The all-work and no-play way to a degree

November 27, 1998

Students nowadays are more mature, resourceful and realistic, but is over-assessment pushing them too hard, asks Jim Parry

When we moan about workloads, it is the growing demands on academics that command our attention. But who is looking at student workloads?

While the modularisation of courses has brought many benefits, not least greater student choice, it is at a price.

To start with, modularisation has brought with it two assessment points in the year (one at the end of each semester) instead of a single end-of-year point in June; and this has often resulted in a rise in the number of "modules" taken.

The obvious danger is that the number of assessments may thereby be doubled, the exam system will have to crank up twice instead of once, external examiners will need to be called out twice, and so on.

Module leaders may not be required to communicate or cooperate with each other, either within departments or programmes, or across them. Such mechanisms are difficult to design.

The result is too often a bunching of assessment elements at mid- and end-semester periods, with poor spreading of the workoad, all planned without reference to the overall student workload perspective.

Claire Vogeli, welfare officer at Leeds University student union, says of her joint honours degree in English and Russian civilisation: "My main problem stemmed from the fact that my essay deadlines always landed all on the same day, because of the lack of communication between departments. In my final year my dissertation and two 3,000 word essays, all on completely unrelated subjects, were due in on exactly the same day, which made it really hard to get all my research done properly."

It is difficult to prioritise when everything seems equally important, especially when the marks are so vital to your degree classification.

There is also the question of whether the total assessment load over the degree period is too high, anyway. Two thousand words per ten-credit course, at 120 credits per year, works out at 72,000 words over three years - which is more than that required for a PhD over the same period.

Do undergraduates really have to produce so much written work? To what purpose? Since most people see the role of written work as determining degree classification, we should address the question of whether such a load is unnecessarily high for that purpose. At the moment, since some modules require multiple assessment elements, as many as 50 assessments might be represented in final-degree classifications.

This is surely over-assessment on a grand scale, which must carry with it a high degree of redundancy. Studies show that the results of only a small fraction of those elements would produce identical degree classifications - so why do we continue to inflict so many pieces of work on students?

There are those who would argue anyway that the primary function of assessment ought to be educational, and not simply summative; but the present emphasis seems designed to increase everyone's workload and anxiety levels to no good purpose.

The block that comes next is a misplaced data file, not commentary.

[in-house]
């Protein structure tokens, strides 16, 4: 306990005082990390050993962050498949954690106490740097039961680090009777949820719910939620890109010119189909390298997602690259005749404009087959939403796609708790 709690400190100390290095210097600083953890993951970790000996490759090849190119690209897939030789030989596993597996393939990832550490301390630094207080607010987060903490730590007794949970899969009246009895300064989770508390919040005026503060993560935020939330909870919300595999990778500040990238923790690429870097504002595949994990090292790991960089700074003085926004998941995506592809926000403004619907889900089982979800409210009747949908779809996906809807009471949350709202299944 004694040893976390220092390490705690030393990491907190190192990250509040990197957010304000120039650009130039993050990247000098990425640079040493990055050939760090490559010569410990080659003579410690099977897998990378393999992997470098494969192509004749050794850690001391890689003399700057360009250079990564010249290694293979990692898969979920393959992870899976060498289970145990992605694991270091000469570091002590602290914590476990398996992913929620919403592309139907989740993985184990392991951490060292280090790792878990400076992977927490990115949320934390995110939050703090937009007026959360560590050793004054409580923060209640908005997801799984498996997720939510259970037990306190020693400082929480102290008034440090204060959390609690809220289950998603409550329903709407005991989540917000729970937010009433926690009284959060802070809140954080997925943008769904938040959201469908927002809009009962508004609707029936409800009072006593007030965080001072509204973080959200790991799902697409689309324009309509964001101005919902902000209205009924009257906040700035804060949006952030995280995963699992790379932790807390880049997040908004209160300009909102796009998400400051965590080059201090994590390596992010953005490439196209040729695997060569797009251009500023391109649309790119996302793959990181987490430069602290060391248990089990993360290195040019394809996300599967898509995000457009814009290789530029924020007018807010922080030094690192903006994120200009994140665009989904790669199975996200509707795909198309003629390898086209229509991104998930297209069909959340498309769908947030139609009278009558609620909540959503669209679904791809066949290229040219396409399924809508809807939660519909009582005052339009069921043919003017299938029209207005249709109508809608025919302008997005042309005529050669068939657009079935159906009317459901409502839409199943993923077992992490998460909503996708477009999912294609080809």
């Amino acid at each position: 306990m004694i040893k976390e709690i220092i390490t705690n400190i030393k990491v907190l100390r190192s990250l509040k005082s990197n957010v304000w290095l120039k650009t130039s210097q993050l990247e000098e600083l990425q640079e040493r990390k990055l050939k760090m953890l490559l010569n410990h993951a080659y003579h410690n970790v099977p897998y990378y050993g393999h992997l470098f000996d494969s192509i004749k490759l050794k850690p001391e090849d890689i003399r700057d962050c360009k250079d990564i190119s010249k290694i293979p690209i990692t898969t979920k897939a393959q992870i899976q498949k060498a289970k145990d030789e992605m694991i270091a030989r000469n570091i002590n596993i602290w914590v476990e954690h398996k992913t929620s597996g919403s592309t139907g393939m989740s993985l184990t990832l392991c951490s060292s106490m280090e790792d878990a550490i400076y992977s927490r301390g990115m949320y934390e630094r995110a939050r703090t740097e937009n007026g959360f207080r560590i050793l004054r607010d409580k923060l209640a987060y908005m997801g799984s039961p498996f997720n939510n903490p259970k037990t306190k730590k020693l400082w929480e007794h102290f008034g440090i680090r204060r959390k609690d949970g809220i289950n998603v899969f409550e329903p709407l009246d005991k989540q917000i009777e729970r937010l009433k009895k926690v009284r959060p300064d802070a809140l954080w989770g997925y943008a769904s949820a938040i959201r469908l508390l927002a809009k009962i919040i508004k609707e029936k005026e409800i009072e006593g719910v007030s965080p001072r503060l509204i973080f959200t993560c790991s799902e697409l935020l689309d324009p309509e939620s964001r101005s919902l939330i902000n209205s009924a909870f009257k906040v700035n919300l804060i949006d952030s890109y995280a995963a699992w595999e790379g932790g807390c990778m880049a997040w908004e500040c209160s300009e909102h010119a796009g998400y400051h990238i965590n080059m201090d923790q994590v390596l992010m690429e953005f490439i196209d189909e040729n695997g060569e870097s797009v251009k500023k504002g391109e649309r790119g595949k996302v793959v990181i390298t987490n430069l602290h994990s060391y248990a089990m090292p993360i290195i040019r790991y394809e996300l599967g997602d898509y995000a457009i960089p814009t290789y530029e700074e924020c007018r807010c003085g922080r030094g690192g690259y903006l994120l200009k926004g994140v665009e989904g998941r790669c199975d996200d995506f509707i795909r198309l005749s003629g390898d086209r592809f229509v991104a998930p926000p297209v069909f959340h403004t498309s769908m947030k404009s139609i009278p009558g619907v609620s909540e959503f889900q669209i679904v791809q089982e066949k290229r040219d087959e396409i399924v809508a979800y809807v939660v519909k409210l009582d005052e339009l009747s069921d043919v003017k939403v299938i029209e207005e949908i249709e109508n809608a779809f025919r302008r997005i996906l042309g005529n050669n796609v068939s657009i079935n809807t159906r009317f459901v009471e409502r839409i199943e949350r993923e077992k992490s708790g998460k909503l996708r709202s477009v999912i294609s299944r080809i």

Let's notice, too, that staff workloads are to a large extent determined by student workloads. If we can find ways of classifying students with less summative assessment, maybe we can find ways of introducing more educative assessment, while still reducing the overall amount.

We would then be fufilling our obligation to classify, while also improving our commitment to the intrinsic aims of our teaching, and making everyone's life more tolerable along the way.

All of the above, of course, takes no account of the recent expansion of nominally full-time students who are in part-time jobs.

Anna Richards, communications officer at Leeds University student union, says: "The academic pressure, coupled with the increasing number of students doing part-time paid work to make ends meet, frequently leads to damaging levels of stress. Notice that nowadays one in five students is dropping out."

How times have changed. In my day during the 1960s, a degree was roughly four lectures a week, a couple of tutorials, the odd essay if you felt like it, a few exams at the end of the year, and the rest of the time spent between the union, the sports field and the boozer. And on a full grant. I am not saying, of course, that it has suddenly become impossible to doss your way through a degree, but it has become much more difficult.

In my day the only important outcome was degree classification. These days, there is a much greater expectation that students will have engaged in some kind of extra-curricular involvement, to demonstrate additional "transferable skills" .

Laudable though this undoubtedly is, it assumes the willingness of students to submit themselves to much higher levels of committed activity than previous generations did.

The same applies to the greater contribution expected of students towards the quality auditing process. No one ever asked me to comment on my undergraduate course in three years. If I had offered feedback it would have been regarded as an impertinence. It is worth remembering this when we now rely so much on student cooperation in our quality procedures.

To be honest, the present crop of students are better than we were. They are better qualified, more mature, more resourceful, better prepared for higher education, and more realistic about what their degree will do for them. They work harder, expect better service, and contribute more to their departments. They are a rich resource, and a strong department will use their talents - but we must make sure that we do not expect too much of them.

Jim Parry is dean for students at the University of Leeds.

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